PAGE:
This week, I am attending the Network Security
Conference sponsored by the Information Systems Audit and Control
Association (ISACA) being held at Caesars Place in Las Vegas. I look forward to
meeting any of you that will also be in attendance.
FYI - From September 24
through October 12, The Financial Banking Information Infrastructure
Committee (FBIIC) and the Financial Services Sector Coordinating
Council (FSSCC) will be conducting a pandemic flu exercise for the
financial services sector in the United States. The exercise is
sponsored by the US Department of the Treasury and the Securities
Industry and Financial Markets Association.
FYI - How the IT
department can prep for the courtroom - There has been a steady
increase in corporate litigation over the past decade, and those
legal proceedings are having an unforeseen impact on IT managers.
This trend has been accelerated by the recent changes in the Federal
Rules of Civil Procedure (FRCP).
FYI - Mobile Workers
Think Security Is IT's Job, Study Reveals - Workers on the go are
opening suspicious e-mails and hijacking neighbors' wireless
connections, but 73% put the security responsibility on the IT
FYI - Unencrypted
networks threaten data security - Open data traffic offering easy
access to hackers - Almost 40 per cent of UK organisations admit to
protecting less than a quarter of their network traffic.
FYI - Monster shuts down
rogue server after data breach - Rogue server was used to gather
personal details of job seekers, who were then sent e-mails with
links to malicious software - Monster Worldwide, whose job-hunting
sites suffered a massive data breach caused by hackers, has shut
down a rogue server that had been used to gather personal details of
FYI - Wells Fargo
recovering from computer crash - Wells Fargo is recovering from a
systems outage that took down banking services.
FYI - Are data breach
lawsuits just tilting at windmills? Personal data stolen? Go ahead,
sue -- see what it gets you - The United States Court of Appeals for
the Seventh Circuit on Thursday rejected a proposed class-action
lawsuit against Evansville, Ind.-based Old National Bancorp (ONB)
over a 2005 data-breach incident.
FYI - Security Manager's
Journal: Security Crashes Into Productivity - Our manager didn't
tell users that they could have laptops, but she's the one who has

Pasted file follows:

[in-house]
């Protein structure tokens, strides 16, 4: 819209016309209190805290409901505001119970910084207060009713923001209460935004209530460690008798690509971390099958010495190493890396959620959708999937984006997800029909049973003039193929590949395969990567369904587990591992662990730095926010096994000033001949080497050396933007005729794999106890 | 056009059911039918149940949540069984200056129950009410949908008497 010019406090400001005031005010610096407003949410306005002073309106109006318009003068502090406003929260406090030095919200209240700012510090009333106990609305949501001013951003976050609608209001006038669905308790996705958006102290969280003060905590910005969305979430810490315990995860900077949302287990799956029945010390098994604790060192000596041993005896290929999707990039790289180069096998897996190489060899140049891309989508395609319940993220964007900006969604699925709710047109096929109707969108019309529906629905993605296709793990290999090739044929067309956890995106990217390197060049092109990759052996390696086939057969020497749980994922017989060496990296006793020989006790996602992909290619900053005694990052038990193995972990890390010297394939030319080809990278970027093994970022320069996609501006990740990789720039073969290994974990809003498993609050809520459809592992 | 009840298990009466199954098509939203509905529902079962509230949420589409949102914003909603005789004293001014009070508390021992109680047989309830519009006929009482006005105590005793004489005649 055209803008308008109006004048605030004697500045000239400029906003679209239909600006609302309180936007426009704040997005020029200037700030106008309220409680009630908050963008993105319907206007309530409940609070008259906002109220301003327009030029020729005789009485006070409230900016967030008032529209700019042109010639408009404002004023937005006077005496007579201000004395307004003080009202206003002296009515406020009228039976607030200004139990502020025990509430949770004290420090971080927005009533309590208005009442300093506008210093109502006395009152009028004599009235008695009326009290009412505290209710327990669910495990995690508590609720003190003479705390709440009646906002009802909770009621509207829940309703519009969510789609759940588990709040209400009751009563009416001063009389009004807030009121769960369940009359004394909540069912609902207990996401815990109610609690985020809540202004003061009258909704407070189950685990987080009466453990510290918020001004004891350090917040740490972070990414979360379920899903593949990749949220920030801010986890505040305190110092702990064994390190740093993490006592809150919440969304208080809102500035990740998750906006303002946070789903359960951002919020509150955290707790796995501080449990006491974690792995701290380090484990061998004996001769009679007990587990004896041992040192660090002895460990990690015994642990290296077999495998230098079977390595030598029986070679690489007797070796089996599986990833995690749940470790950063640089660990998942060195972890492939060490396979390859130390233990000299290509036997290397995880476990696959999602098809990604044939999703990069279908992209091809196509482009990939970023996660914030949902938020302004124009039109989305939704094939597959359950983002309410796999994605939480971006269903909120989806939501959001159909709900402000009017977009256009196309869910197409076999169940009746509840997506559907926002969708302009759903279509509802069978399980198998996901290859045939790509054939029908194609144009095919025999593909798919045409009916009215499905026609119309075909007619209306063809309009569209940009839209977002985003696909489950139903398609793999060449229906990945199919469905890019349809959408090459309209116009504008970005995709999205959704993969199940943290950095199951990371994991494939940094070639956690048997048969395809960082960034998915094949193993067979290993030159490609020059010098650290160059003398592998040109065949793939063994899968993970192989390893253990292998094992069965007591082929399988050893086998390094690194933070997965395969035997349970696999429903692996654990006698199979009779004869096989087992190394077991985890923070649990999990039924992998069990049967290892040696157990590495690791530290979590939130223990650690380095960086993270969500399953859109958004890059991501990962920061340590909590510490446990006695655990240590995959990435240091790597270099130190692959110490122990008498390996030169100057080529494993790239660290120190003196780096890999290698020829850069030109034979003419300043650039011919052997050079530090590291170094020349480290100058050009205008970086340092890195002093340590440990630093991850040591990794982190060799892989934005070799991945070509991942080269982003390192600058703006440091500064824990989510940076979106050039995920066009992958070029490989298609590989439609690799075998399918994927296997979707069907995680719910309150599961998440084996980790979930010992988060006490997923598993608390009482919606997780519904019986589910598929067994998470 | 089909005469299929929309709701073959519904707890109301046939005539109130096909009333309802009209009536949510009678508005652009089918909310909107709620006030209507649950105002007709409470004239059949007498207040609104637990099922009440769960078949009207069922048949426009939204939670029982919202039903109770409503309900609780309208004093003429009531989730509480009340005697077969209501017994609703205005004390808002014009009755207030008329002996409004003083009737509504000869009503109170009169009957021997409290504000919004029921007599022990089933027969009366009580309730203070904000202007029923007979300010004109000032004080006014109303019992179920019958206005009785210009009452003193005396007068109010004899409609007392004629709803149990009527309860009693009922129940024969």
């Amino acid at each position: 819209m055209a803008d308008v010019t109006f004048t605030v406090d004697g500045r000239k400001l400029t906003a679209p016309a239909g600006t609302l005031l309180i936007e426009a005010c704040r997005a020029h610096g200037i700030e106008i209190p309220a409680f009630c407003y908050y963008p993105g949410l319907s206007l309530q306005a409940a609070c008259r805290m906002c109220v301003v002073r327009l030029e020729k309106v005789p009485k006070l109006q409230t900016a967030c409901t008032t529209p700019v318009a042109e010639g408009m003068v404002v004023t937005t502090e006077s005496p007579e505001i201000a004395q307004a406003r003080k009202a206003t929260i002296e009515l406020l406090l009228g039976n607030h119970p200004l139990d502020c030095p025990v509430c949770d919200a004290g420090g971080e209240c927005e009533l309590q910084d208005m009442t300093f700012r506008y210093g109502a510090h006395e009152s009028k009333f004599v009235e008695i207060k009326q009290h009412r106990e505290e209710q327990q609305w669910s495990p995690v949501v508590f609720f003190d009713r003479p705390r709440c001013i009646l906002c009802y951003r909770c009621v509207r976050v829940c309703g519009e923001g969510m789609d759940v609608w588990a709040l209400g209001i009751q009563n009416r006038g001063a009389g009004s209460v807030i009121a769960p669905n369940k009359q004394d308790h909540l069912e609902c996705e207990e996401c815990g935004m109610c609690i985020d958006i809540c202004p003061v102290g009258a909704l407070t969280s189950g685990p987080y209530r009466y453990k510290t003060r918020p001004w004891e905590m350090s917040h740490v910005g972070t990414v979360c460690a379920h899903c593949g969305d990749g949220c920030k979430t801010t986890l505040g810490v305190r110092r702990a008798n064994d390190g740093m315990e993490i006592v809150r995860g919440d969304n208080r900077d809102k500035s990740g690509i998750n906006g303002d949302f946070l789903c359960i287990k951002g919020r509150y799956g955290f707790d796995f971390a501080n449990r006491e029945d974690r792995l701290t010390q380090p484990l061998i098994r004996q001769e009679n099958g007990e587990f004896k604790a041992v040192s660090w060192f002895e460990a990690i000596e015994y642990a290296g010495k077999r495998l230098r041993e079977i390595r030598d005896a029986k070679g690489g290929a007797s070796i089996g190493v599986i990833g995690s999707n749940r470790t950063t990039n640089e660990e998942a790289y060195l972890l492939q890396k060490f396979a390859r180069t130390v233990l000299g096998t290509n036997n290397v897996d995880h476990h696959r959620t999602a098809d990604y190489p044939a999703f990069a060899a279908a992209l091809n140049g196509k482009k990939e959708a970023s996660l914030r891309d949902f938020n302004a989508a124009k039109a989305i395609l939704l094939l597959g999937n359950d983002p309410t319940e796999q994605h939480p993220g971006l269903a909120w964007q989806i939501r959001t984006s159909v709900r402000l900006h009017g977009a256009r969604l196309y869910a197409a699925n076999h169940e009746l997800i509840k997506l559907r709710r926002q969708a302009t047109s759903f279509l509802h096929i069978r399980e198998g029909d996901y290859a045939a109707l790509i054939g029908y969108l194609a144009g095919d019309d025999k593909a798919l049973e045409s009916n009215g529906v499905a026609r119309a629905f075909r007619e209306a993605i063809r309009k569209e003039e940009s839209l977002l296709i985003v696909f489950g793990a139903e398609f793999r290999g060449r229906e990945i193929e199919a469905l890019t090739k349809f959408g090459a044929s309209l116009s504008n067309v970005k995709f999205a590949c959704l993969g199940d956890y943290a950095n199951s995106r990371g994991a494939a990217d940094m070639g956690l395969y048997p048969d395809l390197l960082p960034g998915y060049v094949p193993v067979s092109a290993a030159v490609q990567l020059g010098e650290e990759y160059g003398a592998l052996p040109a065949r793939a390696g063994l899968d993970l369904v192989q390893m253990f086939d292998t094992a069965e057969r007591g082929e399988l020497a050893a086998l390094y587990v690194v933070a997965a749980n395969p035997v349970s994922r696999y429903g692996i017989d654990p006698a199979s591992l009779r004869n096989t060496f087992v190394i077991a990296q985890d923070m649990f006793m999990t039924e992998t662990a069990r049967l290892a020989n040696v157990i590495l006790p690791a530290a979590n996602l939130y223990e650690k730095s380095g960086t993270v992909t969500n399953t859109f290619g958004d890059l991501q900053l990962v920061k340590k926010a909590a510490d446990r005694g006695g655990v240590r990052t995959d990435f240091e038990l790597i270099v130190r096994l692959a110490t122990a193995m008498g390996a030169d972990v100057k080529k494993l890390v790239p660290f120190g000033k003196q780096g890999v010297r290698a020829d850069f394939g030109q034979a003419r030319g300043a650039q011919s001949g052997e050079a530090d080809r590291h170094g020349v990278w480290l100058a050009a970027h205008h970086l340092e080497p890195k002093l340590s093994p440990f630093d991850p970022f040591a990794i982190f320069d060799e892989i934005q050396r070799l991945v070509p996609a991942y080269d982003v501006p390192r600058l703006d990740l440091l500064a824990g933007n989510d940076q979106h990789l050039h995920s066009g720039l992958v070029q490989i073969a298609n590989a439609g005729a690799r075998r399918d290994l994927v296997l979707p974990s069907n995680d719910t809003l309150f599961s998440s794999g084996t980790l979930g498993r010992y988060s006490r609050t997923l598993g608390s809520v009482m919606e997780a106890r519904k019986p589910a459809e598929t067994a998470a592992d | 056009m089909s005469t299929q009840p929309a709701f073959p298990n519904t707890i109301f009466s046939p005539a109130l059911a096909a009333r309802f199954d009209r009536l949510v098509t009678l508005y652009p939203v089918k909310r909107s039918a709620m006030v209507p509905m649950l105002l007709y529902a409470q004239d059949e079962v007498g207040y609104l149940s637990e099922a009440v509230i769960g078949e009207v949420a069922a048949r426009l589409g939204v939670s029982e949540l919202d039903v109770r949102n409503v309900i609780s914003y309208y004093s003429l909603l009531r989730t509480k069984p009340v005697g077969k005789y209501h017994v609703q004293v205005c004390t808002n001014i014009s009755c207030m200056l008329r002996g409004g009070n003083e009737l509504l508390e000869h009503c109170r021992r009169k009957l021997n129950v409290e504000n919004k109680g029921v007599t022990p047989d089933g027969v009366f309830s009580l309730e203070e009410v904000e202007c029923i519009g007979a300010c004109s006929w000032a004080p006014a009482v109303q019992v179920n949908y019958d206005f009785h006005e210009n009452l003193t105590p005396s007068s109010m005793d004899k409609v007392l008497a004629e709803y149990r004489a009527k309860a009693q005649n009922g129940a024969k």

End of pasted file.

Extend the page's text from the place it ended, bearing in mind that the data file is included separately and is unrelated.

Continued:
to tell them that they can't. Security can sometimes come crashing
up against productivity, and when it does, security must prevail.
That's because my state agency is a maintainer of records covered by
HIPAA rules. One blunder, and we're front-page news. Not on my
FYI - Federal Security
Officers Say Telecommuting Is Safe, But Want Better Mobile Security
- A study reports that 83% of federal CISOs have strong interest in
mobile endpoint certification for compliance with the Federal
Information Security Management Act.
FYI - First California,
now New York lets pensioner info slip - A laptop containing data on
New York pensioners is missing - First, California's state pension
fund office admitted to accidentally printing out Social Security
numbers (SSNs) in the address pane of brochures it mailed out to
some 485,000 retirees.
FYI - Personal data for
35,000 vets stolen - Personal records including addresses and Social
Security numbers of more than 35,000 veterans and their families
were stolen this month from the offices of a POW support
organization in Texas, officials announced.
FYI - Breach puts
information in perilRelated Links - Someone hacked into computers at
three Oklahoma law enforcement agencies and may have stolen private
information meant only for police use, the state Department of
Public Safety announced.
FYI - Web worker stole
100,000 users' details - A Cable & Wireless employee was yesterday
identified to Contractor UK as having stolen the personal details of
100,000 broadband customers who used the popular Bulldog service.
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of the newsletter
WEB SITE COMPLIANCE -
We continue our review of the FFIEC interagency statement on "Weblinking:
Identifying Risks and Risk Management Techniques."
(Part 5 of 10)
B. RISK MANAGEMENT TECHNIQUES
Management must effectively plan, implement, and monitor the
financial institution's weblinking relationships. This includes